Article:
Jorge L. Gross, MD
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Gross JL. Ultrasonography in Management of Nodular Thyroid Disease. Ann Intern Med. 2001;135:383-384. doi: 10.7326/0003-4819-135-5-200109040-00024
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Published: Ann Intern Med. 2001;135(5):383-384.
TO THE EDITOR:
Growing evidence suggests that ultrasonography is as useful for the endocrinologist as the stethoscope is for the cardiologist. In an elegant and well-conducted study, Marqusee and colleagues (1) reported that ultrasonography altered the clinical management for 63% of the patients studied. This indicates that ultrasonography is useful in addition to physical examination in the evaluation of patients with suspected thyroid nodules. Lisbôa and coworkers (2) also previously observed that clinical examination is not an accurate method to establish the presence of goiter in schoolchildren; it tends to overestimate thyroid size, and ultrasonography should be performed when the thyroid is thought to be enlarged. Also, ultrasonography could provide useful information regarding the diagnosis of malignancy in thyroid nodules. For example, it could detect the presence of microcalcifications in solid hypoechoic nodules with poorly defined margins, which increases the risk for malignancy (3). This information could be valuable in the therapeutic decision-making process, especially when the cytopathologic results of fine-needle aspiration are nondiagnostic, atypical, or suspicious. Therefore, it would be interesting if Marqusee and colleagues could also analyze the accuracy of ultrasonography for assessing these additional ultrasonographic applications in their sample of patients who had surgery.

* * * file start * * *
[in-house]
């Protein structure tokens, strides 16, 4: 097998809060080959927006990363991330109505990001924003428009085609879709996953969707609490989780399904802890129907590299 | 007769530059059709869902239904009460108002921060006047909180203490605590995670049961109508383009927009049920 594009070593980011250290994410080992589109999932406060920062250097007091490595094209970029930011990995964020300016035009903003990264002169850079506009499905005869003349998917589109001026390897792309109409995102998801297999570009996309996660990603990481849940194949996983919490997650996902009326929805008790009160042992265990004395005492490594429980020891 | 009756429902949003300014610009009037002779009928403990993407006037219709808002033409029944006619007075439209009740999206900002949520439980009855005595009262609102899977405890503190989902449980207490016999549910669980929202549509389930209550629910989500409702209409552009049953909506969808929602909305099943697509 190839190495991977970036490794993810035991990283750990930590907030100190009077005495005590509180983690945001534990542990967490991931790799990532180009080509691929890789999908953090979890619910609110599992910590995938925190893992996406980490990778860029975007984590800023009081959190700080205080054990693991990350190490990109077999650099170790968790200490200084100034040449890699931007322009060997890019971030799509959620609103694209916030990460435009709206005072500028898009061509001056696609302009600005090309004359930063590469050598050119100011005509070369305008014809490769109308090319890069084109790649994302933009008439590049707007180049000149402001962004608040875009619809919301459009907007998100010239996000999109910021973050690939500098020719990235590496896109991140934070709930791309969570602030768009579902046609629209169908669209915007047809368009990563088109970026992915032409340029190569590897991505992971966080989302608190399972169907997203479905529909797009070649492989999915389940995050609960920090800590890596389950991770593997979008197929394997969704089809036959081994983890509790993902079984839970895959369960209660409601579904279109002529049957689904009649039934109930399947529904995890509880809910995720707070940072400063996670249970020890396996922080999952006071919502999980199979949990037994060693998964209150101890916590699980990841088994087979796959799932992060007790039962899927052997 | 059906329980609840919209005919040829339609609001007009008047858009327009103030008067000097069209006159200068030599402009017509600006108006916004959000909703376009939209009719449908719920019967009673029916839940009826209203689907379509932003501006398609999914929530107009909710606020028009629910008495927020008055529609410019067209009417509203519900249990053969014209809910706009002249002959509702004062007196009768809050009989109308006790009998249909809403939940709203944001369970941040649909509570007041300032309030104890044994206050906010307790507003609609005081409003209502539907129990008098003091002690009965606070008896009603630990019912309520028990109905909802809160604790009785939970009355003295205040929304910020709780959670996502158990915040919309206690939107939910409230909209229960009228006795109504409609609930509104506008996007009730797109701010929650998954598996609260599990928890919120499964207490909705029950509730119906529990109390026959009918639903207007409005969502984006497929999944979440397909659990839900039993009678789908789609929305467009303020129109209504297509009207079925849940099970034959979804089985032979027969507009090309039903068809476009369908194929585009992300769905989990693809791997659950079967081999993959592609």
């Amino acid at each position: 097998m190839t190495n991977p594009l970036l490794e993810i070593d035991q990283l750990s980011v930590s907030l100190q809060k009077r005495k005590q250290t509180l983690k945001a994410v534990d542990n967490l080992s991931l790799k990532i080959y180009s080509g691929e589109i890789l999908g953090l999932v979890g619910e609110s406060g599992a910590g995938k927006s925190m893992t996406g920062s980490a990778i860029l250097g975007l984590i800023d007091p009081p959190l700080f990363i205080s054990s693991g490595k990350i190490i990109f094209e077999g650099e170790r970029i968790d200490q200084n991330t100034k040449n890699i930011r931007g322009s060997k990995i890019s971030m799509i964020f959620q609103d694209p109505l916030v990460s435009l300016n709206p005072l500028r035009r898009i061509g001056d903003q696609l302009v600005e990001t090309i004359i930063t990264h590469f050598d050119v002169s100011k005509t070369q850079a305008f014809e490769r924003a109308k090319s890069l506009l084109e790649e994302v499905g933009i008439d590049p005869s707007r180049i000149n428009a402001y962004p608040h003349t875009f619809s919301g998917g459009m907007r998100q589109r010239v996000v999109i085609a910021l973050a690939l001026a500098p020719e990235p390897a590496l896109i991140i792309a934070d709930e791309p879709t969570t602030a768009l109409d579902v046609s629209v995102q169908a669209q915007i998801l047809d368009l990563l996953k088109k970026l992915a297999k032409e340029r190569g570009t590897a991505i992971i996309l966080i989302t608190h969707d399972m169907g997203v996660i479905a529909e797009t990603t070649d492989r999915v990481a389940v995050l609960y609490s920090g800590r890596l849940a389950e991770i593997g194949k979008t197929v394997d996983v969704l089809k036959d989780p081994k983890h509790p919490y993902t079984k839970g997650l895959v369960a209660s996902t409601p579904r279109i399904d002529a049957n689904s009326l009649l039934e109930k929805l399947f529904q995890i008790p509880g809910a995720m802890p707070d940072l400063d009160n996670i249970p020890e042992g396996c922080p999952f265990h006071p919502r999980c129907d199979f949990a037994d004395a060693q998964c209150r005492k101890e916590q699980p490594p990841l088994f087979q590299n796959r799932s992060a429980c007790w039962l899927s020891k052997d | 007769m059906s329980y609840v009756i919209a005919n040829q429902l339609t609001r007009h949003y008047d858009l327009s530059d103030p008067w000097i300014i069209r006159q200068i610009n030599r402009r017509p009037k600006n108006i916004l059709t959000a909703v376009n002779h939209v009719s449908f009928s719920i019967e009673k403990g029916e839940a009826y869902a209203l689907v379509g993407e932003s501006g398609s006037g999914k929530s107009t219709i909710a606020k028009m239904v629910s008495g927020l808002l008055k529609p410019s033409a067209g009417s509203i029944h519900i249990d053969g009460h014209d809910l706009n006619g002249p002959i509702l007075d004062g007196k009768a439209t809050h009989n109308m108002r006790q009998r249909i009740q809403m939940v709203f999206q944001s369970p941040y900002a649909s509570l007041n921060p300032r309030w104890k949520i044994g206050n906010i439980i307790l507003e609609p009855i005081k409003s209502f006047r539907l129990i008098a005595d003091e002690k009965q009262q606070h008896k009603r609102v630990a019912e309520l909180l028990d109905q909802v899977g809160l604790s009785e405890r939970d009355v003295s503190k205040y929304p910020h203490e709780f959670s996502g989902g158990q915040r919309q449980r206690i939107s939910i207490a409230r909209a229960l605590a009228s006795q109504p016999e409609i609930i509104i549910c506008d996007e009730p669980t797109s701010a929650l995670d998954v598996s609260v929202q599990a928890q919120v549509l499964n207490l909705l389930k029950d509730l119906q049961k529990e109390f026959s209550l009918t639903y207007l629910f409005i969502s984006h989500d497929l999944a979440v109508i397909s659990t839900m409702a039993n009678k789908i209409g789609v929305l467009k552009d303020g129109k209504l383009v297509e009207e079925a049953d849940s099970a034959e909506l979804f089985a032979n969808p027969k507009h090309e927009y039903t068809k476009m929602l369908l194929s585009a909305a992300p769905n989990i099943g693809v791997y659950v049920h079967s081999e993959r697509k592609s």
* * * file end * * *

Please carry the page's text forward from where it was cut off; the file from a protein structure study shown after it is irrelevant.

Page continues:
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Print ISSN: 0003-4819 | Online ISSN: 1539-3704
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